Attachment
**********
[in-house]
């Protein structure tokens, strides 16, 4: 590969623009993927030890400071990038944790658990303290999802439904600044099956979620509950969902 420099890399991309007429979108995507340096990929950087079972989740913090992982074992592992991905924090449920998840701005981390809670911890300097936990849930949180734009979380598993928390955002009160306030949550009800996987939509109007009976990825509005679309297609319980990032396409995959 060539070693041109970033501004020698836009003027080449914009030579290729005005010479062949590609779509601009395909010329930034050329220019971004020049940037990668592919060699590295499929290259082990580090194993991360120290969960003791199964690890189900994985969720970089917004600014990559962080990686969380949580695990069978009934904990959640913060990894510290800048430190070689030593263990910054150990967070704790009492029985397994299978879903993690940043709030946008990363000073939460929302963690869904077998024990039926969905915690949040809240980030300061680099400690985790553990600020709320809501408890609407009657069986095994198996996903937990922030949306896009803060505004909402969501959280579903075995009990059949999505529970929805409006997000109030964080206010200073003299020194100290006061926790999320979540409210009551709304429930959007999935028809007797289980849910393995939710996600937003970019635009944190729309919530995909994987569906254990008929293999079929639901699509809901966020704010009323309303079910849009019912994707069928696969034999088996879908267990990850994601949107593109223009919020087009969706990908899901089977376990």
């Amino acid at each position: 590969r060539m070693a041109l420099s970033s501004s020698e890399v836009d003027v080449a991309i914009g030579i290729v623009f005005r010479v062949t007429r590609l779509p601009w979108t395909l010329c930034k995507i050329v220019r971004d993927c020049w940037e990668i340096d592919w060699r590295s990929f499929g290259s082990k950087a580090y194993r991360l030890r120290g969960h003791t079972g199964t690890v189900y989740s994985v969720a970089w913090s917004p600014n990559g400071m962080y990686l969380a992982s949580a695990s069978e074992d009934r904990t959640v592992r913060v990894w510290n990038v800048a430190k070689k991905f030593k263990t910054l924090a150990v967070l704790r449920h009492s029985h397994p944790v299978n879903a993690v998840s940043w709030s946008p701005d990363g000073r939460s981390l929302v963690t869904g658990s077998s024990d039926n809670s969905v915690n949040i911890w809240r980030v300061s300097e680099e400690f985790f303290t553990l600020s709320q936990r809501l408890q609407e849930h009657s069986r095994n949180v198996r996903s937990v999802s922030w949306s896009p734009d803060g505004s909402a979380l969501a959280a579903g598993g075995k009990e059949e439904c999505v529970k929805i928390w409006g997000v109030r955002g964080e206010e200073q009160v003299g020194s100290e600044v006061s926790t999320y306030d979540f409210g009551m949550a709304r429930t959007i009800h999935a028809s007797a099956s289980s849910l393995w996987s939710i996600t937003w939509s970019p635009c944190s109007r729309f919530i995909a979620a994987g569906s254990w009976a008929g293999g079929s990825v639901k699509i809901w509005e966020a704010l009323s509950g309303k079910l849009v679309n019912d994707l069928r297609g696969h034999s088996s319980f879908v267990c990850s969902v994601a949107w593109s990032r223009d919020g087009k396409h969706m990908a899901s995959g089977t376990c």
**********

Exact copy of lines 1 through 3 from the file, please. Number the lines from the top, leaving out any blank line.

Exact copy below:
[in-house]
């Protein structure tokens, strides 16, 4: 590969623009993927030890400071990038944790658990303290999802439904600044099956979620509950969902 420099890399991309007429979108995507340096990929950087079972989740913090992982074992592992991905924090449920998840701005981390809670911890300097936990849930949180734009979380598993928390955002009160306030949550009800996987939509109007009976990825509005679309297609319980990032396409995959 060539070693041109970033501004020698836009003027080449914009030579290729005005010479062949590609779509601009395909010329930034050329220019971004020049940037990668592919060699590295499929290259082990580090194993991360120290969960003791199964690890189900994985969720970089917004600014990559962080990686969380949580695990069978009934904990959640913060990894510290800048430190070689030593263990910054150990967070704790009492029985397994299978879903993690940043709030946008990363000073939460929302963690869904077998024990039926969905915690949040809240980030300061680099400690985790553990600020709320809501408890609407009657069986095994198996996903937990922030949306896009803060505004909402969501959280579903075995009990059949999505529970929805409006997000109030964080206010200073003299020194100290006061926790999320979540409210009551709304429930959007999935028809007797289980849910393995939710996600937003970019635009944190729309919530995909994987569906254990008929293999079929639901699509809901966020704010009323309303079910849009019912994707069928696969034999088996879908267990990850994601949107593109223009919020087009969706990908899901089977376990």
């Amino acid at each position: 590969r060539m070693a041109l420099s970033s501004s020698e890399v836009d003027v080449a991309i914009g030579i290729v623009f005005r010479v062949t007429r590609l779509p601009w979108t395909l010329c930034k995507i050329v220019r971004d993927c020049w940037e990668i340096d592919w060699r590295s990929f499929g290259s082990k950087a580090y194993r991360l030890r120290g969960h003791t079972g199964t690890v189900y989740s994985v969720a970089w913090s917004p600014n990559g400071m962080y990686l969380a992982s949580a695990s069978e074992d009934r904990t959640v592992r913060v990894w510290n990038v800048a430190k070689k991905f030593k263990t910054l924090a150990v967070l704790r449920h009492s029985h397994p944790v299978n879903a993690v998840s940043w709030s946008p701005d990363g000073r939460s981390l929302v963690t869904g658990s077998s024990d039926n809670s969905v915690n949040i911890w809240r980030v300061s300097e680099e400690f985790f303290t553990l600020s709320q936990r809501l408890q609407e849930h009657s069986r095994n949180v198996r996903s937990v999802s922030w949306s896009p734009d803060g505004s909402a979380l969501a959280a579903g598993g075995k009990e059949e439904c999505v529970k929805i928390w409006g997000v109030r955002g964080e206010e200073q009160v003299g020194s100290e600044v006061s926790t999320y306030d979540f409210g009551m949550a709304r429930t959007i009800h999935a028809s007797a099956s289980s849910l393995w996987s939710i996600t937003w939509s970019p635009c944190s109007r729309f919530i995909a979620a994987g569906s254990w009976a008929g293999g079929s990825v639901k699509i809901w509005e966020a704010l009323s509950g309303k079910l849009v679309n019912d994707l069928r297609g696969h034999s088996s319980f879908v267990c990850s969902v994601a949107w593109s990032r223009d919020g087009k396409h969706m990908a899901s995959g089977t376990c």